Joan, the breakdown between the Hotel & associated Parking Garage is as follows: • Parking Garage 94,600 sf 224 spaces @ $57/sf to $63/sf Low Range $5,392,200; Mid Range $5,676,000; High Range $5,959,800 • Hotel (Front/Back of House & Guestrooms) 191,800 sf 227 keys, 252 modules @ $208/sf to $229/sf Low Range $39,858,800; Mid Range $41,867,000; High Range $43,874,200 Note, this breakout based on the conceptual $/sf would include the associated foundation costs of each functional facility; if for budget purposes the foundation costs are to be split 50/50 between the Parking Garage & Hotel, I would suggest another approx. $200,000 be shifted from the Hotel to the Garage as follows: • Parking Garage say Mid Range $5,876,000 • Hotel say Mid Range $41,667,000 These numbers exclude the associated 5% Design & Construction Contingency. Trust this is sufficient, please let me know if you have any other questions. Regards, Travis From: Joan Cleland [mailto:JCleland@acquestrealty.com] Sent: Friday, July 24, 2009 11:54 AM To: Travis Coulter Cc: Karen Shamaly Subject: Hotel Parking garage Travis: I have one question on the estimate that you submitted. Can you break out the cost of the hotel parking garage, (C2), separate from the hotel? As mentioned in the Estimating Assumptions document I sent you, we need you to divide the foundation costs between the hotel and parking garage 50-50. Please cc Karen Shamaly with your response since she is preparing our cost schedules. Thanks for your help. Joan Cleland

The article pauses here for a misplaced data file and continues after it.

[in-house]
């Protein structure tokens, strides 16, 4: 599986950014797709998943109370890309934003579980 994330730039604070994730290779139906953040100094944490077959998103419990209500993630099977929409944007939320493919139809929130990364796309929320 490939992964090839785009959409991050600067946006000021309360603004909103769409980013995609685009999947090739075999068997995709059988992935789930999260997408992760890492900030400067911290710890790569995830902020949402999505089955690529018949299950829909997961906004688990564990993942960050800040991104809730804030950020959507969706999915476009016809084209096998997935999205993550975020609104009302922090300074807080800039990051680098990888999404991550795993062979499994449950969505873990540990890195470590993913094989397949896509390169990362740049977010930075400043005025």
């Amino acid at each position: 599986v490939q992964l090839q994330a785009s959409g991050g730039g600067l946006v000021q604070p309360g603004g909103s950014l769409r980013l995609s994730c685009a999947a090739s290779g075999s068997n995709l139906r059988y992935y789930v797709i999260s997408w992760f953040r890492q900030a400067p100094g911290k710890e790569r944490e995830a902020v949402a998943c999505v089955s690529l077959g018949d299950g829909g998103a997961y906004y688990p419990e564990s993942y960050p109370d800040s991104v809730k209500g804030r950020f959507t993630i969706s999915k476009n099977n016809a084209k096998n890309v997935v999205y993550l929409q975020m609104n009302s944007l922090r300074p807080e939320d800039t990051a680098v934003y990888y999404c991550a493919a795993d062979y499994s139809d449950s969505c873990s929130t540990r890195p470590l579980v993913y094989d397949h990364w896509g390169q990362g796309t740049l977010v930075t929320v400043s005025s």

PROJECT AND COMPONENT COST MODEL

5-19


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PROJECT AND COMPONENT COST MODEL

August 19, 2009


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August 19, 2009


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Fort Myers Riverfront Development Plan

5-23


Schedule of Regulatory Requirements part 1 of 4

5-24

Acquest SCHEDULE OF REGULATORY REQUIREMENTS

August 19, 2009


Schedule of Regulatory Requirements part 2 of 4

August, 2010

Fort Myers Riverfront Development Plan

Acquest SCHEDULE OF REGULATORY REQUIREMENTS

5-25


Schedule of Regulatory Requirements part 3 of 4 Downtown Fort Myers Riverfront Master Plan - Development Approval Processes Schedule of Regulatory Requirements and Timetable for Adoption AUGUST, 2009

NOTE: This development approval process assumes that certain requirements will be removed during the amendment to the Comprehensive Plan and Land Development Code (e.g. Parking Structure Overlay; Civic Uses being a mandatory Planned Unit Development [PUD]). If certain anticipated changes are not completed, then alternate or other development approval process may be needed.

CC

29-Jun-09

SEPTEMBER, 2009

ACQUEST

HPC/PLN BD

SPEC CC

SUBMITTAL

Special

Workshop

19-Aug

27-Aug

31-Aug

OCTOBER, 2009

CC

DT POA

CRA ADV

CRA

HPC

PLN BD

7-Sep

10-Sep

10-Sep

23-Sep

24-Sep

7-Oct

CRA

ADV

19-Oct

26-Oct

Special 19-Oct

NOVEMBER, 2009

CC

CC

CC

2-Nov

16-Nov

2009 DEC

2010 JAN

FEB MAR

APR

MAY JUN JUL AUG SEP OCT

to run

COMMUNITY REDEVELOPMENT AGENCY ACTION ITEMS